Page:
Ogden has starred in commercials for Apple Ford, a dealership in Columbia, Maryland, and during his playing career he appeared in TV advertisements for GEBCO, a local car insurance company. He also appeared in a 2012 advertisement with Baltimore Mayor Stephanie Rawlings-Blake in support of Maryland Question 7. The measure expanded gambling in the state.

References

  1. ^ Corbett, Jim (February 2, 2013). "Parcells, Carter finally make Pro Football Hall of Fame". USA Today. Retrieved February 2, 2013.
  2. ^ Michael Lewis, The Blind Side: Evolution of a Game, at 257 (W.W. Norton & Co., Inc. 2007).
  3. ^ "Archived copy". Archived from the original on June 9, 2012. Retrieved December 4, 2010.CS1 maint: Archived copy as title (link)
  4. ^ "Archived copy". Archived from the original on June 12, 2012. Retrieved December 4, 2010.CS1 maint: Archived copy as title (link)
  5. ^ Ogden Officially Enters College Football Hall of Fame Archived June 24, 2013, at the Wayback Machine, UCLABruins.com, December 5, 2012
  6. ^ "Archived copy". Archived from the original on April 13, 2011. Retrieved December 4, 2010.CS1 maint: Archived copy as title (link)
  7. ^ Butt, Jason (August 12, 2013). "Jonathan Ogden, the first Raven in the Hall of Fame". baltimorebeatdown.com. Retrieved November 27, 2018.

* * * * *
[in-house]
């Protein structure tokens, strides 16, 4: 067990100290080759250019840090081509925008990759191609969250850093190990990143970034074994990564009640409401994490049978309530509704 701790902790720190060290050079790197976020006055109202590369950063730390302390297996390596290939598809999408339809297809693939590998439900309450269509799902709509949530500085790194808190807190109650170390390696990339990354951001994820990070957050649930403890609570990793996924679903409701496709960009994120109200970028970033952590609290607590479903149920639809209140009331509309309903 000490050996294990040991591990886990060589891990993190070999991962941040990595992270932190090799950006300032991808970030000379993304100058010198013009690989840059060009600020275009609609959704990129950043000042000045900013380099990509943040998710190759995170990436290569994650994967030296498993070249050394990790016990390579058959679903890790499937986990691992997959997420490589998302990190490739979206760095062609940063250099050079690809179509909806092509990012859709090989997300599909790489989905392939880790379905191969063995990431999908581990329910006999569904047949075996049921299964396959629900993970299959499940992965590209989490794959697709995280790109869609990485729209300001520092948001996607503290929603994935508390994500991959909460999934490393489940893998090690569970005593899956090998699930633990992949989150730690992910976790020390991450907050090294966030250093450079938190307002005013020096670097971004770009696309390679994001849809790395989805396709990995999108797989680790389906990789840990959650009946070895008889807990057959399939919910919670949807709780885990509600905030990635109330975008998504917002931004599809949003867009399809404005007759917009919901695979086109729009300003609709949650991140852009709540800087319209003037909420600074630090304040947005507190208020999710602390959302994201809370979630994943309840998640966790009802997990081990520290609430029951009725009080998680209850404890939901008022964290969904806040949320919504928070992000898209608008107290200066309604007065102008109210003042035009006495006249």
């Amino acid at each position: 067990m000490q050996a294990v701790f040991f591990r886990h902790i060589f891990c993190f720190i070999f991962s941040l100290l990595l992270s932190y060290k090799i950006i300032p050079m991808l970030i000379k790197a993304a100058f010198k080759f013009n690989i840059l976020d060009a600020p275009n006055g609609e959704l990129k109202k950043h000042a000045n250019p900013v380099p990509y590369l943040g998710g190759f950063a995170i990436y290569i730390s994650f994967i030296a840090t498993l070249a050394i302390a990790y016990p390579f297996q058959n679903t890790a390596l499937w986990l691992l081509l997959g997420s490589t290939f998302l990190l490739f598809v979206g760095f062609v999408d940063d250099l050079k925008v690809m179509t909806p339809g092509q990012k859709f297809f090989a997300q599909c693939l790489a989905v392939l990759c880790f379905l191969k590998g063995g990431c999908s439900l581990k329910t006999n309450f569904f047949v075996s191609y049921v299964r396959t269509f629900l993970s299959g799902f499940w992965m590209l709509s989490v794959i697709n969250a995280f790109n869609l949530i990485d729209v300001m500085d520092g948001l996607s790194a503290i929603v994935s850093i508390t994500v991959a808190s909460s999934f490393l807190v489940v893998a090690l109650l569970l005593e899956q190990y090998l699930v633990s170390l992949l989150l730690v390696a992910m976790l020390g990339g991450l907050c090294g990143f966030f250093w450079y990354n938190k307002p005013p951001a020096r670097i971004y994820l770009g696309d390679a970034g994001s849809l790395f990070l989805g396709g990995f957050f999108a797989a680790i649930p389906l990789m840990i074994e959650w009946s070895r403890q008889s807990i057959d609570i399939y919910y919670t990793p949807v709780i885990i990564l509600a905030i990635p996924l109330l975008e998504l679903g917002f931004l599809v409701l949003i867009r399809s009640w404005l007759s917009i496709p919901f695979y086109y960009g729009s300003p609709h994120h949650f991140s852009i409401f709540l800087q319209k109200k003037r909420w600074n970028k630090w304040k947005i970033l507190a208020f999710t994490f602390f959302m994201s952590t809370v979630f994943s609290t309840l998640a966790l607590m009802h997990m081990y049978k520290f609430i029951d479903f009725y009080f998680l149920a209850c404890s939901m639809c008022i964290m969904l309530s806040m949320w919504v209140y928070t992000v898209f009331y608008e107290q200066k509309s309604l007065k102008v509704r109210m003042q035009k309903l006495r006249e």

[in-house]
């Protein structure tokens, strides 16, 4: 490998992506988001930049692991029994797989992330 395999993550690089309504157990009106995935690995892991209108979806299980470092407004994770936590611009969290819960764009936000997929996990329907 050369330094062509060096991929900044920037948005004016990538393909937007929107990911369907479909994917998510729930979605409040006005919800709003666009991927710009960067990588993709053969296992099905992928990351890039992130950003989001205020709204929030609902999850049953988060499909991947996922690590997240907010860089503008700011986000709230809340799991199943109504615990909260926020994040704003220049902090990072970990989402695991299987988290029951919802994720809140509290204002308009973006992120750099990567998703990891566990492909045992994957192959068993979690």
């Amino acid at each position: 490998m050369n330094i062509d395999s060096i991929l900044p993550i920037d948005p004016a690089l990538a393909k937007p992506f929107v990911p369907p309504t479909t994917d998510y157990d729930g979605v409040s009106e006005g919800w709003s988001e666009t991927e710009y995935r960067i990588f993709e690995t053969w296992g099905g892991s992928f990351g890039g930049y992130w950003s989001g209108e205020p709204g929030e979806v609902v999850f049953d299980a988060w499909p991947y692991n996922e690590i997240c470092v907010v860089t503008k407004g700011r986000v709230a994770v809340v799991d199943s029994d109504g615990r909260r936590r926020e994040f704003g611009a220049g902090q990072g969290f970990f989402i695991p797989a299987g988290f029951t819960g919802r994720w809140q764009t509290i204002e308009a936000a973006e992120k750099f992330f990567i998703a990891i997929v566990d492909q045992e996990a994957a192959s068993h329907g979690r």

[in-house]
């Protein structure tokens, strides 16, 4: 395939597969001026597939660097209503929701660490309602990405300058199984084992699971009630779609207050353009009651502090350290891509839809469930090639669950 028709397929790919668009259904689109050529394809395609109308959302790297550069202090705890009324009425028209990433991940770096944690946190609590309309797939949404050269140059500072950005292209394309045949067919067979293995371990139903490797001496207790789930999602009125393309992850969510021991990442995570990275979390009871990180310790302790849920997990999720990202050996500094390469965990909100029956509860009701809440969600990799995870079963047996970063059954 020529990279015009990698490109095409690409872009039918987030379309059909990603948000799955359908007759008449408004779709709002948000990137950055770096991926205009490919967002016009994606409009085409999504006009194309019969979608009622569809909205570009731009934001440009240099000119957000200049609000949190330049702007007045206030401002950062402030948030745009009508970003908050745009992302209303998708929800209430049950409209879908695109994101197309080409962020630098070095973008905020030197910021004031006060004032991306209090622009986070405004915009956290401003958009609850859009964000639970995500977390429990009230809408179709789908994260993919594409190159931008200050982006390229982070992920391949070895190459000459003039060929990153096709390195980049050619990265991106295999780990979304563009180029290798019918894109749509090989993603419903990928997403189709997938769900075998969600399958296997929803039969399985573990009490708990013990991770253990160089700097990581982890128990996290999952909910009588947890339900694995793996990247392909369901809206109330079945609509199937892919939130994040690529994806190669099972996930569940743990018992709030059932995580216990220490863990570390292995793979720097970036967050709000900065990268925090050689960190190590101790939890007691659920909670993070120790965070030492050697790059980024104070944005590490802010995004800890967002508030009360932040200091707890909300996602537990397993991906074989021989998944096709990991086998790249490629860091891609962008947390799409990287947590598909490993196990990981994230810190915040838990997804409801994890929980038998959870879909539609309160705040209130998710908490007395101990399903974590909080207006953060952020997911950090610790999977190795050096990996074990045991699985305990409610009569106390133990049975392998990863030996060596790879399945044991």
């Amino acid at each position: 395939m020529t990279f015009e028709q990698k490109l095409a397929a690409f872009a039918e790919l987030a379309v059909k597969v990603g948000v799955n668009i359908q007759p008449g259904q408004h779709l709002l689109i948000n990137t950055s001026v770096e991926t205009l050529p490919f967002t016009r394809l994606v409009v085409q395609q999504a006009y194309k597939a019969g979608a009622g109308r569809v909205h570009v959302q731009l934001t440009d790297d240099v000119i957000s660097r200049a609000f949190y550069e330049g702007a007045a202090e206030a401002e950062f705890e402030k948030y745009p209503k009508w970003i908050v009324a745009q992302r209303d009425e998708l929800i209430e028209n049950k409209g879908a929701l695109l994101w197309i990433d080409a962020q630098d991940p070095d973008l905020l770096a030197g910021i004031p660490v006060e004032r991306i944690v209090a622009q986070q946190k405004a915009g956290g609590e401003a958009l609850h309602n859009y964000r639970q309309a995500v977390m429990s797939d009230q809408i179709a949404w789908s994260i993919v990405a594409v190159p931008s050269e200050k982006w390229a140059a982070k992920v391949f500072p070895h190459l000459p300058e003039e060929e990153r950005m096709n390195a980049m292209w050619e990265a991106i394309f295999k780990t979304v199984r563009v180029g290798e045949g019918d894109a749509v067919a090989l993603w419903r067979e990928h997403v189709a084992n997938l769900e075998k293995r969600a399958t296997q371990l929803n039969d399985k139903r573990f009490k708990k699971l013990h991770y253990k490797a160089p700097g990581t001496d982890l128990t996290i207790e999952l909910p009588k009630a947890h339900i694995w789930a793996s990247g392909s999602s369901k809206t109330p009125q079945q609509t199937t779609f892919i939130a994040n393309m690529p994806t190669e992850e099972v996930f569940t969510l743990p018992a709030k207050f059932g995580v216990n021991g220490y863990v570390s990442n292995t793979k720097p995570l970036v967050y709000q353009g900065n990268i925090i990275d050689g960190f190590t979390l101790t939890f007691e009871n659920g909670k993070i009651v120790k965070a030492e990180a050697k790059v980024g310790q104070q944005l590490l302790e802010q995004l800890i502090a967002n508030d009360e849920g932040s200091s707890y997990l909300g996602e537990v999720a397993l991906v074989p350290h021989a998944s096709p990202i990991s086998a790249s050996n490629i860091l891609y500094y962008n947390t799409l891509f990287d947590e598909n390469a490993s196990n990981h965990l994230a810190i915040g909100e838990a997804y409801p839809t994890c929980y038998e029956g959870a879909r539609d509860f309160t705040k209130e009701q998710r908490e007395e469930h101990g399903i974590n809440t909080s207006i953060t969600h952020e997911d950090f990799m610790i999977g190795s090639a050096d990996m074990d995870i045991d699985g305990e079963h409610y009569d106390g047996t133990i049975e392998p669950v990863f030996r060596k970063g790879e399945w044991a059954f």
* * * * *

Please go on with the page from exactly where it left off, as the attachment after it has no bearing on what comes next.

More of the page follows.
8. ^ "NFL First Team All-Pro Selections Career Leaders". Pro Football Reference. Retrieved June 10, 2018.
  9. ^ Ogden – "I'm a Raven for life"
  10. ^ "WWF Monday Night Raw -5/01/2000". rawwrestlingrants.blogspot.com. Retrieved September 22, 2018.

External links

1994 UCLA Bruins football team

The 1994 UCLA Bruins football team represented the University of California, Los Angeles in the 1994 NCAA Division I-A football season. The Bruins began the season ranked No. 14. By the end of the season, the team tied for fifth place in the Pacific-10 Conference.

1995 All-Pacific-10 Conference football team

The 1995 All-Pacific-10 Conference football team consisted of American football players chosen by various organizations for All-Pacific-10 Conference teams for the 1995 Pacific-10 Conference football season.

Seven of the conference's teams had at least three players represented on the All-Pac 10 first team as follows:

Conference co-champion USC was ranked No. 12 in the final AP Poll and placed four players on the first team: wide receiver and Pac-10 Offensive Player of the Year Keyshawn Johnson, offensive lineman John Michels, defensive lineman Darrell Russell, and punter John Stonehouse.